Learn from HillaryCare's Flaws

By Roger Bybee

The possibility of fundamental healthcare reform in America was smothered by the thick glacier of Bush-Gingrich-DeLay policies for 13 long years at the federal level, and similar deep-freezes in most states.

But on last Nov. 7, public mounting distaste for the hardline GOP agenda, from Iraq to job outsourcing to stem-cell research, burned a huge hole in the glacier. Finally, the prospect of healthcare reform is once more blooming, with proposals bursting up through the ice at both the state and federal levels. Perhaps we again have an opportunity to end the US's isolation as the only wealthy nation without a universal, quality healthcare plan.

Following the 1994 defeat of the needlessly complex "HillaryCare" effort to appease and reward the big insurance companies and HMOs, the Republicans seized control of Congress in part because of that failure. Incessantly-repeated conventional wisdom contends that Hillary and Bill Clinton were "too ambitious" in their plan.

In fact, the Clintons' plan left the most unappetizing features of the current system in place, namely the power of the big insurers and HMOs to intrude into medical decisions and jack up premiums to increasingly unaffordable levels. Despite this reality, the HillaryCare plan served to discredit far-reaching health reform in the minds of mainstream politicians and pundits for more than a decade.

But now, after the long winter where health reform was pushed off the public agenda, the potential for fundamental reform has now grown much stronger than any time since the 1994 debacle. In 2006 polling, healthcare was named as the number one economic issue by Americans. The connection between slumping wages and soaring health premiums has become crystal-clear.

Meanwhile, more and more Americans worry about falling out of the ranks of the insured as employers entirely cut out health benefits or make them unaffordable. For the 47 million uninsured, a severe illness or accident can push the family deeper into poverty or into bankruptcy.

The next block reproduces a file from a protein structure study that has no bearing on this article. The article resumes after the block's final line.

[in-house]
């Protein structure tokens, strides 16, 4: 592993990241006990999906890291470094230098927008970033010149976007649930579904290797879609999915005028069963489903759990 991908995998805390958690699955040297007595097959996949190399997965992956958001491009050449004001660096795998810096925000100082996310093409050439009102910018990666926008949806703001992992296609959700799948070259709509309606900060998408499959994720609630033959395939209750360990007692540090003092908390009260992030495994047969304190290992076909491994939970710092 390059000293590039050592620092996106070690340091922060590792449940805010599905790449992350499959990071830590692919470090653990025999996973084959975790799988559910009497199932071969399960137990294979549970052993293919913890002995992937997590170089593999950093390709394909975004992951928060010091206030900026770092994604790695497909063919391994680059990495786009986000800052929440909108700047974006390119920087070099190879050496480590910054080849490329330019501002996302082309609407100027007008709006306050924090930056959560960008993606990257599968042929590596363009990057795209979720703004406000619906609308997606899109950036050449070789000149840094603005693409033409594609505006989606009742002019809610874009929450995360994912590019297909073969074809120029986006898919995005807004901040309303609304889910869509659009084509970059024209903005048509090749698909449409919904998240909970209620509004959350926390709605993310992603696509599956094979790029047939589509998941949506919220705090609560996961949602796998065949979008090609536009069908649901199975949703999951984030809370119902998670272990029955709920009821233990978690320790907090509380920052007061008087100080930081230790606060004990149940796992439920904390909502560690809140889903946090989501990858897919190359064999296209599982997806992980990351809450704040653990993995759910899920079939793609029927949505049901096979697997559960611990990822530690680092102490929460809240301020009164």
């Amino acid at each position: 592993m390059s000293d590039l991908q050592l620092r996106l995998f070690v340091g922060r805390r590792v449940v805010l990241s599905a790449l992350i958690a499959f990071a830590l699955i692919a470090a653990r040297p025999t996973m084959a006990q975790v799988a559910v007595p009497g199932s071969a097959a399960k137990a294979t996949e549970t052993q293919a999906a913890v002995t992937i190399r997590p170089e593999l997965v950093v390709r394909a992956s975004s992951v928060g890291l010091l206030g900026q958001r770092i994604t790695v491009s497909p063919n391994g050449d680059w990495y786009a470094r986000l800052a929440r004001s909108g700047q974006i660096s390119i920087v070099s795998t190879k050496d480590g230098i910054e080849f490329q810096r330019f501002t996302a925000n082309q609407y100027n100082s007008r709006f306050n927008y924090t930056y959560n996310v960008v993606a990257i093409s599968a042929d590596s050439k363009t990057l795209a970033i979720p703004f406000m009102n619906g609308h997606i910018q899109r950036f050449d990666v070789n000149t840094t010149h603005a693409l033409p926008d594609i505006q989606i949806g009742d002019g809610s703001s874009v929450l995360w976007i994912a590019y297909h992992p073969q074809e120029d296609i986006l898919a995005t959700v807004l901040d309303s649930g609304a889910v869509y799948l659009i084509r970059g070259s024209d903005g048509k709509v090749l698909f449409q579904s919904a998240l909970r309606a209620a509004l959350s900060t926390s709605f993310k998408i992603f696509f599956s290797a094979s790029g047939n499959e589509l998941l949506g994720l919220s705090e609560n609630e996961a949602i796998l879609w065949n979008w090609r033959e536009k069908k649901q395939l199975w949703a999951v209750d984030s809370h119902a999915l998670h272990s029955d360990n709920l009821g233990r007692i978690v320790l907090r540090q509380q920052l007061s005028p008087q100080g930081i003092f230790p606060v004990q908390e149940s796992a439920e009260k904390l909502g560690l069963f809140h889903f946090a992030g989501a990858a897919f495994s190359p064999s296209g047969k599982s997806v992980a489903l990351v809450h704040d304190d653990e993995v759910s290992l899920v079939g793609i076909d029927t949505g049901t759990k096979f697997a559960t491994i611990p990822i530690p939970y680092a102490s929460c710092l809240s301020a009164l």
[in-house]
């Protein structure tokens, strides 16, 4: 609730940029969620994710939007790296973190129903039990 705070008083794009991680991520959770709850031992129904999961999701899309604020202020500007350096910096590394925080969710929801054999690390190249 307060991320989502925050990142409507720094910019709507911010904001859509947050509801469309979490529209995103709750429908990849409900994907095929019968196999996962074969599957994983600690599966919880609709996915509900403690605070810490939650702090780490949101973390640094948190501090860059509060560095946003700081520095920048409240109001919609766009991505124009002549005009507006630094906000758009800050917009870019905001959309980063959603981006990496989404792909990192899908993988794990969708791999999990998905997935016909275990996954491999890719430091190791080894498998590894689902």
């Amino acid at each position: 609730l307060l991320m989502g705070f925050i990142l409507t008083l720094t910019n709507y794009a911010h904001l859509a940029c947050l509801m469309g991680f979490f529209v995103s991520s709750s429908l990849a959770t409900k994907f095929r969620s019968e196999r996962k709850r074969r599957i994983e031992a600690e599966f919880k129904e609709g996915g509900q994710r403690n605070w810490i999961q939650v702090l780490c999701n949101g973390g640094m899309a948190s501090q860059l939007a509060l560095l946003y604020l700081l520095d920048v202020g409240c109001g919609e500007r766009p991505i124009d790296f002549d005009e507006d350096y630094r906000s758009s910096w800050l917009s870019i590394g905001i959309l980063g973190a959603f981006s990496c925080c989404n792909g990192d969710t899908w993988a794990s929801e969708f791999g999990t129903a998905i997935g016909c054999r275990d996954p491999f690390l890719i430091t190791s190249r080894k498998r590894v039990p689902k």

Moreover, the advantages of a single-payer system are increasingly clear. Canada has maintained a privately-run health system with per-person costs scarcely half of those in the US (for 2003, $3,003 in Canada per person compared with $5,635 in the US). Canada provides care to every citizen as well as far better health outcomes, from infant mortality to longevity. These gains have been achieved largely by simply eliminating the costly middle-man role of the insurance companies, a point easily grasped by most citizens.

As the health crisis intensifies, the US public's concept of a solution far out-strips that of their elected officials, many of whom got elected with generous contributions from the insurance-drug-medical-industrial complex. Polling by Business Week shows "67% of all Americans think it's a good idea to guarantee healthcare for all US citizens, as Canada and Britain do, with just 27% dissenting."

Remarkably, the incursions of insurers into health decisions and intensifying commercial pressures have also galvanized doctors. The result has been an increasing openness to a universal single-payer healthcare plan along the lines of Canada's, where doctors and hospitals remain private but the insurance function is "socialized." Polls of Massachusetts and Minnesota both showed a stunning 64% of doctors favoring a single-payer approach.

But before fundamental reform can flower, it must overcome several major challenges:

MORE PROFITS, MORE RESOURCES FOR ANTI-REFORM FORCES. While public dollars account for a substantial of our $2.1 trillion in healthcare spending, control over the system now rests decisively in the private hands of major insurance corporations, drug companies, hospital chains, and medical-equipment firms. Since much of US spending on health is wasted on bureaucratic overhead, exorbitant CEO pay, marketing costs, and profit, fundamental health reform is a dagger at the hearts of these powerful interests.

Given the self-interest of powerful corporate interests in protecting their share of excessive spending, the battle over healthcare reform will call forth every weapon in corporations' political arsenal, which has been multiplied by the enormous profits of recent years. Thus, there will be ample dollars for non-stop aerial bombing via TV and radio ads, sponsored by phony "astro-turf" front groups.